A Cultural Shift: Empowering Teens to Make Better Decisions
Shifting cultural beliefs and attitudes about alcohol and underage drinking is no easy task, but strides are being made at the Fontaine Center at the University of Georgia through prevention and early intervention programs.
Over the past five years, the program has had a significant impact on students, and research has shown that a majority of students are now choosing to practice healthy behaviors including drinking at a later age or not drinking at all during college. The program continues to educate throughout the community and has brought awareness through numerous initiatives. Since 2017, the Fontaine Center has:
Hosted more than 55 faculty/teacher training sessions on alcohol and drug prevention, mental health and violence, serving a total of 1,187 faculty/teachers across Georgia and surrounding areas.
Reached 10,702 parents of Georgia high school students through presentations on how to prepare your student for success at college.
Reached more than 2,200 students in high school and middle school through the implementation of 25 programs.
Reached more than 18,550 incoming UGA students at orientation—with 4,000 more each year.
Helped more than 340 high-risk students complete the mentor program.
Reached more than 18,000 students through the alcohol and other drug prevention programs.
Trained approximately 4,500 students on bystander intervention.
Reached approximately 16,000 students through relationship and sexual violence prevention programs.
Tragedy has inspired us to help others make better decisions about alcohol through education and awareness. Join us on the journey.
In 2006, Jack and Nancy Fontaine founded The John Fontaine, Jr. Center for Alcohol Awareness and Education in memory of their late son, John, who died in an alcohol-related accident. The family is convinced that John’s death could have been prevented had he and the underage driver been more aware of the immediate dangers and life-threatening impact of misusing alcohol.
Because so many teens begin experimenting with alcohol during early adolescence, the Fontaine family decided to bring their message to a place with close family ties, The University of Georgia, where Jack and his two other children attended college. It is here that Jack and Nancy chose to honor John’s memory in hopes that no other parent receives that dreaded call in the middle of the night.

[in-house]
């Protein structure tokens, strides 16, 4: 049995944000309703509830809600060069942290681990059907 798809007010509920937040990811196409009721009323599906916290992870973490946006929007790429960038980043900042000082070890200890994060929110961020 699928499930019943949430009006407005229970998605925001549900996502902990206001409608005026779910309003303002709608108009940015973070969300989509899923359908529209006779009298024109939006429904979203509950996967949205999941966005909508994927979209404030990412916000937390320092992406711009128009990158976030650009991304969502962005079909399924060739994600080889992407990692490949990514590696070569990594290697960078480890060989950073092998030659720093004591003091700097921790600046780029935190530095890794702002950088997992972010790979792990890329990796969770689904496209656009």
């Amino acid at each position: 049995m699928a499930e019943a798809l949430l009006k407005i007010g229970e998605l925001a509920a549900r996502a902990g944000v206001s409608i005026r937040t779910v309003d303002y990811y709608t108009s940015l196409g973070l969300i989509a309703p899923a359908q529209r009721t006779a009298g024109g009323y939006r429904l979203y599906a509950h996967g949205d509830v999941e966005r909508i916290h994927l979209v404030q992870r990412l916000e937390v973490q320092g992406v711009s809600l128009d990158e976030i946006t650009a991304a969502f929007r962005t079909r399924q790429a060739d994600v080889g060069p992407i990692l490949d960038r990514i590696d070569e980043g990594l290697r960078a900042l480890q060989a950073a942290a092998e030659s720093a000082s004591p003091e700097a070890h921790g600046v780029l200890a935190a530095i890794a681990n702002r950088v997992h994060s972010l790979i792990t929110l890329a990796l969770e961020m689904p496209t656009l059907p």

Do you or someone you love need help with addiction?
The Fontaine Center at the University of Georgia offers resources, including counselors and rehab programs to help you get back on track.
For more information, visit the University of Georgia website.Learn More
While the center relies on evidence-based practices, there are key differences that make it stand out from any other program.
The Fontaine model is based on empowering young people to make good decisions when around alcohol.
Reaching teens before they are faced with the decision to drink.
It uses an individualized approach to each school based on need.
Too often, underage or binge drinking is viewed as an acceptable part of the college experience. It’s time to change that.
The Fontaine Center was established to bring education and awareness to college students about their choices surrounding alcohol and drugs, and to help them make better decisions. Based in the Department of Health promotions, the program offers alcohol and drug support services including:
- Research opportunities
- Hands-on experience for students interested in prevention, early intervention and recovery support
Additional resources include:
Alcohol & Other Drug Prevention, Early Intervention, and Recovery Support:
- AlcoholEdu & Sexual Assault Prevention for Undergraduates (formerly known as Haven)
- Prevention, Outreach & Educational Programming
- Early Intervention & Consultations
- Recovery Support Services — Collegiate Recovery Community (CRC)
Relationship & Sexual Violence Prevention (RSVP):
The e-CHUG (electronic Check-Up to Go) is an interactive web survey that allows college and university students to enter information about their drinking patterns and receive feedback about their use of alcohol.
If in need of immediate safety assistance: Call 911
24/7 RSVP Hotline (connect with a confidential advocate): 706-542-SAFE (7233) Alcohol & Other Drug Support Services: 706-542-8690
Learn more about how you can partner with us to make a difference in your community.
Learn more about the Fontaine model and how it works.